Article on Coachella Pollution Inspires Young Journalists to Speak Out

EDITORS’ NOTE: On March 10, the Desert Sun, a newspaper serving California’s desert communities of Coachella Valley, published a report headlined, “Officials Encounter Raw Sewage, Nauseating Odors in East Valley Tour.” Students in a youth-journalism project called Coachella Unincorporated, sponsored by New America Media with support from The California Endowment, reacted strongly. After Coachella Unincorporated shared the students’ responses with the Desert Sun, the paper published selections of their writings along with the following commentary, a shorter version of which appeared in the April 2 edition of the Desert Sun.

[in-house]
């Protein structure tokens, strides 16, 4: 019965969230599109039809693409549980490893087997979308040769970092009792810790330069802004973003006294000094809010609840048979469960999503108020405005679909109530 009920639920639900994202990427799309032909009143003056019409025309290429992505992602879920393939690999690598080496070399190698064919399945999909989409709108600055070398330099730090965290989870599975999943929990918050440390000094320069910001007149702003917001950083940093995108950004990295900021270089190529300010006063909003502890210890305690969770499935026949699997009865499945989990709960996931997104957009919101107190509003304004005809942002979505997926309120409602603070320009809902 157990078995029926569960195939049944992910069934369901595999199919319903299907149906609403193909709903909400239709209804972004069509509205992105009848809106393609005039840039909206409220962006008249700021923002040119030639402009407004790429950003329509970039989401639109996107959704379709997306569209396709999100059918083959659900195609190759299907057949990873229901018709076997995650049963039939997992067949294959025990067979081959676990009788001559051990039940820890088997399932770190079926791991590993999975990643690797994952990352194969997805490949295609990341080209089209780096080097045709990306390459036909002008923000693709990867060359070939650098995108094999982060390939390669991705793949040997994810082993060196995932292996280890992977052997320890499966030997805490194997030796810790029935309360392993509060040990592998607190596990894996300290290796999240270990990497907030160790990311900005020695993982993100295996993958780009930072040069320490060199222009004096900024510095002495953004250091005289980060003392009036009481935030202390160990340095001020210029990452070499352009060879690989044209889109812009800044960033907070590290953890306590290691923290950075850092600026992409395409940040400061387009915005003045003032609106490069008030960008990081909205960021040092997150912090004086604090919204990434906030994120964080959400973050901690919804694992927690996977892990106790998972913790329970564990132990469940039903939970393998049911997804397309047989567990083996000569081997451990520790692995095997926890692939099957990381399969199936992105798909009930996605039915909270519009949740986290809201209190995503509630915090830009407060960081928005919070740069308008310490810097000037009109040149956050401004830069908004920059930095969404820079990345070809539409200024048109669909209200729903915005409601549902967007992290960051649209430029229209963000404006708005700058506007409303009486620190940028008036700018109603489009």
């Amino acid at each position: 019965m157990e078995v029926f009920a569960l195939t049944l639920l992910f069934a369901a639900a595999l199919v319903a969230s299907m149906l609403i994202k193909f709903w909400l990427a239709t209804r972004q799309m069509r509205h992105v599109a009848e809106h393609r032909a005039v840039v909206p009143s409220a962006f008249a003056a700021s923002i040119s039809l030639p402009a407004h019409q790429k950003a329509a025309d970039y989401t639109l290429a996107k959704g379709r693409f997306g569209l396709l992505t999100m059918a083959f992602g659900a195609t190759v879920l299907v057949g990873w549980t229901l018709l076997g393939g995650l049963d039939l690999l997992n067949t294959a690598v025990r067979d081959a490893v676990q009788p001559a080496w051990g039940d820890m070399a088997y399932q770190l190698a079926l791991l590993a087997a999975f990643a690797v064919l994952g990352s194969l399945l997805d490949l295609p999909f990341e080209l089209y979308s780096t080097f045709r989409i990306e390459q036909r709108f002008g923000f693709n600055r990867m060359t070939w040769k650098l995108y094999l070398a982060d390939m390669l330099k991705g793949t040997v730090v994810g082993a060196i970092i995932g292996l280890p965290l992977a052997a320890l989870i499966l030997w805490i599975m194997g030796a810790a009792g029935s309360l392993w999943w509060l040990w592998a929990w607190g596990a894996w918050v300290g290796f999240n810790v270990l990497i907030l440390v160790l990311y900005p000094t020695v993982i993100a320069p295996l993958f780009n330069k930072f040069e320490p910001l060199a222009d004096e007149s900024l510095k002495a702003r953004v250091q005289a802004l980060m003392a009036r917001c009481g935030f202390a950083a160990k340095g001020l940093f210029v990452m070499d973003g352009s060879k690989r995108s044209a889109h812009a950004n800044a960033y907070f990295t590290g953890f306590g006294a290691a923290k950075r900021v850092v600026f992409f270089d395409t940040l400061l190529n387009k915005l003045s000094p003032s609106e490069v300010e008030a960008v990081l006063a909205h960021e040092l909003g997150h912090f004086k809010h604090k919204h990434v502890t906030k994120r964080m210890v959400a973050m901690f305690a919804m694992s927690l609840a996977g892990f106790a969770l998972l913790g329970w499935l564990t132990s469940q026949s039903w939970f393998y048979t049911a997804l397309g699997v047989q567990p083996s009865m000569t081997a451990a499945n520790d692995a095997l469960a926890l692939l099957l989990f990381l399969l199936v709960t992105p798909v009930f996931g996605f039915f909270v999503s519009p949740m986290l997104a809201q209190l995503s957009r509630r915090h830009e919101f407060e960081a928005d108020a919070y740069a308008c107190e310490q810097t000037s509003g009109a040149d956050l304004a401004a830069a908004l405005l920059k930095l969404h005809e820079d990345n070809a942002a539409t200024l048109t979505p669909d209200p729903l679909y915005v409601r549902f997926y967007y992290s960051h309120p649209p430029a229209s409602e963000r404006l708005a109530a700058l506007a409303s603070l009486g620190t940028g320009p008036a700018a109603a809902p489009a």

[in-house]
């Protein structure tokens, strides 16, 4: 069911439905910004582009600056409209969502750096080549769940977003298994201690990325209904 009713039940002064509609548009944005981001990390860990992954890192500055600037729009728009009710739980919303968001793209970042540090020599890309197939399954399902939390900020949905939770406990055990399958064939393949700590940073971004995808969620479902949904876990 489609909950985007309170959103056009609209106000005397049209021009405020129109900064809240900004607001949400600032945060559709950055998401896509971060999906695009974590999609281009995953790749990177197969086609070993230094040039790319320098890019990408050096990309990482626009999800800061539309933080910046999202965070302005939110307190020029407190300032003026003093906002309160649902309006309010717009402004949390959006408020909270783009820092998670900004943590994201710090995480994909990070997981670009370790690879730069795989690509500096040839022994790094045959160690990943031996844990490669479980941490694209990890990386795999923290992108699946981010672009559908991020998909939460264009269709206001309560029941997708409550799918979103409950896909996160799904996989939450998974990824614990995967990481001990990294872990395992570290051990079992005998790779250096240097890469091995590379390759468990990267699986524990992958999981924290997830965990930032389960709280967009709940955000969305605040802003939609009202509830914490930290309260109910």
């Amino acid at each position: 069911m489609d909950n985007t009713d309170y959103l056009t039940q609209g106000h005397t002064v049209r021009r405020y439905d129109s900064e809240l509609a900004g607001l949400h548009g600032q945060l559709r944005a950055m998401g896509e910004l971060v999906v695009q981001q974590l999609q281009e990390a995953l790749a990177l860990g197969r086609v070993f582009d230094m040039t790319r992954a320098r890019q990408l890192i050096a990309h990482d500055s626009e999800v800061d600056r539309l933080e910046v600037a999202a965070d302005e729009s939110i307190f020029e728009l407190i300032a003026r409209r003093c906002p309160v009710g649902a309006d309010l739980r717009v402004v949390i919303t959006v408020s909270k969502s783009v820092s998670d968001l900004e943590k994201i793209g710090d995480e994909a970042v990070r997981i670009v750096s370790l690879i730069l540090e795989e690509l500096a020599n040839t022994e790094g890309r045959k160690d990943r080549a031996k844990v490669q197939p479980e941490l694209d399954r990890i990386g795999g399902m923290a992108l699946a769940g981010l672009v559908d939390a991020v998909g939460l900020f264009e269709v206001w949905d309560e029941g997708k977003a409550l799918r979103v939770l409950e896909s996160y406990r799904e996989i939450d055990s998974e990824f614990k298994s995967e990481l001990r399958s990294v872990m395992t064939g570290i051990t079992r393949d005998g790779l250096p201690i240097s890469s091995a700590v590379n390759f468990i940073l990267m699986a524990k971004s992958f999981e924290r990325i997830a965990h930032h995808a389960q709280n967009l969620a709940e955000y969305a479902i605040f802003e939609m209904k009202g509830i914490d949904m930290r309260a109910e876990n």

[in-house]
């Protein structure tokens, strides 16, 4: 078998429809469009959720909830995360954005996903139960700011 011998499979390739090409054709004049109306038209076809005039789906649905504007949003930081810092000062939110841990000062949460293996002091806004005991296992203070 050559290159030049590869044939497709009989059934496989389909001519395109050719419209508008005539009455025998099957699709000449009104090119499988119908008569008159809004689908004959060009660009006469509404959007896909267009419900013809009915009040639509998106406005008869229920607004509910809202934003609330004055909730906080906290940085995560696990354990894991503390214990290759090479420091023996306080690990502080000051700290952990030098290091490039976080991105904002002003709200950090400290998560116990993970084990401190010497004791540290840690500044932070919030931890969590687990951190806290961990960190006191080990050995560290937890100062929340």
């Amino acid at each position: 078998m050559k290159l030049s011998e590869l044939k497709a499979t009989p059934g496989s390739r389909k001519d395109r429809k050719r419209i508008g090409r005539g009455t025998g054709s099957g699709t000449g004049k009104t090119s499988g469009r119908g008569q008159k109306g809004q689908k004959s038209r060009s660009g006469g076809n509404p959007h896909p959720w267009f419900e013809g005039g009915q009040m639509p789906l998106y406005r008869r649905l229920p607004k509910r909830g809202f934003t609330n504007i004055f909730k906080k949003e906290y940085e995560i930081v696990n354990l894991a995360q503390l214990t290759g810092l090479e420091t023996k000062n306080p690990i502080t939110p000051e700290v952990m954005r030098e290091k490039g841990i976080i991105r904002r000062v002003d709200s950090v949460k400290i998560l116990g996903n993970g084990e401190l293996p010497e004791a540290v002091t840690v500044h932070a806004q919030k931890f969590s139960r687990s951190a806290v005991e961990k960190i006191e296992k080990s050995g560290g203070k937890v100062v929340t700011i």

“You all see it as outsiders,” Elisa Guevara told the group. The Hernandez, Calif., mobile home–park resident added, “I live it from day to day.” Those words, appearing at the end of an article in the Desert Sun about the health and environmental hazards in dozens of shoddy mobile-home parks around Thermal, Calif., especially struck the students of Coachella Unincorporated, a youth media startup in the unincorporated eastern region of the valley. The article sparked a thoughtful discussion among the 11 aspiring journalists. How can these third-world conditions still exist in the same Coachella Valley adorned with lush golf courses and glistening swimming pools? Why do hundreds continue to go without healthy drinking water? When will something finally be done? More than just words on paper for these students, the article mirrored their lives. This pollution was happening in their backyard, to their friends and family. No longer did these young people merely want to read these articles. They wanted to share their unique perspective and bring about change in their community. Coachella Unincorporated, where the authors of this article are co-coordinators, includes nearly a dozen young people attending Coachella Valley High School, Desert Mirage High, Xavier College Preparatory High and College of the Desert. They were chosen from among dozens of applicants for their commitment to journalism. Participating youth are paid stipends and treated as emerging journalists, as they undergo a journalism curriculum. The goal of Coachella Unincorporated is to bring about change through reporting on health issues in the eastern section of the valley. As part of their first assignment, the project leaders asked the students to read the Desert Sun article and write their thoughts about it. “The focus must shift to these people, we must talk to these people like people, treat these people like people, and give them the right to live like people, not a spectacle, not a day visit, not a dream that lingers in the edges of the imagination beyond Highway 86,” wrote Jesus E. Valenzuela Felix, a student at College of the Desert. The students were happy the article raised awareness about pollution and risks to the mobile-park residents, but they wanted to hear more from Elisa Guevara and others who live the area’s harsh reality. However, the article’s headline focused more on the officials taking the tour than on afflicted residents such as Guevara: “Officials Encounter Raw Sewage, Nauseating Odors in East Valley Tour.” The students wondered, if the officials never set foot in the eastern Coachella Valley again, would the plight of their neighbors ever be considered newsworthy again? Such concerns are why these young reporters committed themselves to ensuring that the voices Guevara and others like her are not forgotten. The students named themselves Coachella Unincorporated to refer to the city of Coachella and the unincorporated communities east of the valley. The students feel the region is not only unincorporated geographically, but socially. They want to incorporate the issues plaguing the eastern valley into our mainstream Coachella Valley mindset. In a class exercise, the students wrote, “The ability to be objective and removed from a story is a privilege not held by us. We as community journalists share in the responsibility of promoting the change in the communities we cover and write about. A community journalist is a journalist dedicated to covering the Coachella Valley as well as engaging in the movement of progress. We are journalists the community can count on to call when they need us and refuse to be seen as only journalists but as part of their community and their plight for change and progress.” Marcel Honore’s follow-up article on March 27 was a reminder that journalism can be a catalyst for change. The article (“Families Sick of Fouled Air”) led with the health and lifestyle consequences that the Carillo family of Mecca, Calif., face as a result of the unidentified gas-like odor. Although it can’t be done by journalists alone, dogged reporting of issues, such as this, can lead to the awareness necessary to instigate action. The students articulated insightful and intelligent responses wise beyond their years. We have compiled excerpts from these responses that best capture their genuine concern for the community. ((05 APR 2011))




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